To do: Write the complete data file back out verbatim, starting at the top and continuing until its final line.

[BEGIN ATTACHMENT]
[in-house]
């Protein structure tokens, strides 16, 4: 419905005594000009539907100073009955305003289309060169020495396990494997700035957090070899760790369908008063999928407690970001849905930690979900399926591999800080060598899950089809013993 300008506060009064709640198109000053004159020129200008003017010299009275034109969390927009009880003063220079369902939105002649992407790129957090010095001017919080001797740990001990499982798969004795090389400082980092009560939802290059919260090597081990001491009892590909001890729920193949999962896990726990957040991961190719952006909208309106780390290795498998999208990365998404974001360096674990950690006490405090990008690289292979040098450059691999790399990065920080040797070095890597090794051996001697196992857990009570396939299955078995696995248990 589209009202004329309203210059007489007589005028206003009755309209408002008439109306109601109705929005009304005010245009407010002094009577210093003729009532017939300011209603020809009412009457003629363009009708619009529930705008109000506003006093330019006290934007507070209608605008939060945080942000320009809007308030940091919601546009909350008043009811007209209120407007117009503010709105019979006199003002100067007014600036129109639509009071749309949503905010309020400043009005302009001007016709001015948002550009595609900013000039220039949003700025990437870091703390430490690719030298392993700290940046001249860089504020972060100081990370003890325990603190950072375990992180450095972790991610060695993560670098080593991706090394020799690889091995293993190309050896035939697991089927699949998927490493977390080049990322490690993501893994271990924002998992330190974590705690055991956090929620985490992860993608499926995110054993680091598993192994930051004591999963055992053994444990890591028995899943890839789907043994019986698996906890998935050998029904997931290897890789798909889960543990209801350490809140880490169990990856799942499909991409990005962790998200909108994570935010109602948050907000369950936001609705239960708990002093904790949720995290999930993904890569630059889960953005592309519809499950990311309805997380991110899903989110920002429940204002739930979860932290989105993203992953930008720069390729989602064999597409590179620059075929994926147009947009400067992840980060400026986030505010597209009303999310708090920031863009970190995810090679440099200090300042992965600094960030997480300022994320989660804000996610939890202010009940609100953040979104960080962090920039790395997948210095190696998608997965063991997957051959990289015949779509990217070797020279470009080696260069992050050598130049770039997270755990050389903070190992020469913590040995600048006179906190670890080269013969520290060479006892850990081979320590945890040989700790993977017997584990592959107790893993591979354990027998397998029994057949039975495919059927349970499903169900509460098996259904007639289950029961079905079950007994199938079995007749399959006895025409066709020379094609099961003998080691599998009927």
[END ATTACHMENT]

[in-house]
């Protein structure tokens, strides 16, 4: 419905005594000009539907100073009955305003289309060169020495396990494997700035957090070899760790369908008063999928407690970001849905930690979900399926591999800080060598899950089809013993 300008506060009064709640198109000053004159020129200008003017010299009275034109969390927009009880003063220079369902939105002649992407790129957090010095001017919080001797740990001990499982798969004795090389400082980092009560939802290059919260090597081990001491009892590909001890729920193949999962896990726990957040991961190719952006909208309106780390290795498998999208990365998404974001360096674990950690006490405090990008690289292979040098450059691999790399990065920080040797070095890597090794051996001697196992857990009570396939299955078995696995248990 589209009202004329309203210059007489007589005028206003009755309209408002008439109306109601109705929005009304005010245009407010002094009577210093003729009532017939300011209603020809009412009457003629363009009708619009529930705008109000506003006093330019006290934007507070209608605008939060945080942000320009809007308030940091919601546009909350008043009811007209209120407007117009503010709105019979006199003002100067007014600036129109639509009071749309949503905010309020400043009005302009001007016709001015948002550009595609900013000039220039949003700025990437870091703390430490690719030298392993700290940046001249860089504020972060100081990370003890325990603190950072375990992180450095972790991610060695993560670098080593991706090394020799690889091995293993190309050896035939697991089927699949998927490493977390080049990322490690993501893994271990924002998992330190974590705690055991956090929620985490992860993608499926995110054993680091598993192994930051004591999963055992053994444990890591028995899943890839789907043994019986698996906890998935050998029904997931290897890789798909889960543990209801350490809140880490169990990856799942499909991409990005962790998200909108994570935010109602948050907000369950936001609705239960708990002093904790949720995290999930993904890569630059889960953005592309519809499950990311309805997380991110899903989110920002429940204002739930979860932290989105993203992953930008720069390729989602064999597409590179620059075929994926147009947009400067992840980060400026986030505010597209009303999310708090920031863009970190995810090679440099200090300042992965600094960030997480300022994320989660804000996610939890202010009940609100953040979104960080962090920039790395997948210095190696998608997965063991997957051959990289015949779509990217070797020279470009080696260069992050050598130049770039997270755990050389903070190992020469913590040995600048006179906190670890080269013969520290060479006892850990081979320590945890040989700790993977017997584990592959107790893993591979354990027998397998029994057949039975495919059927349970499903169900509460098996259904007639289950029961079905079950007994199938079995007749399959006895025409066709020379094609099961003998080691599998009927």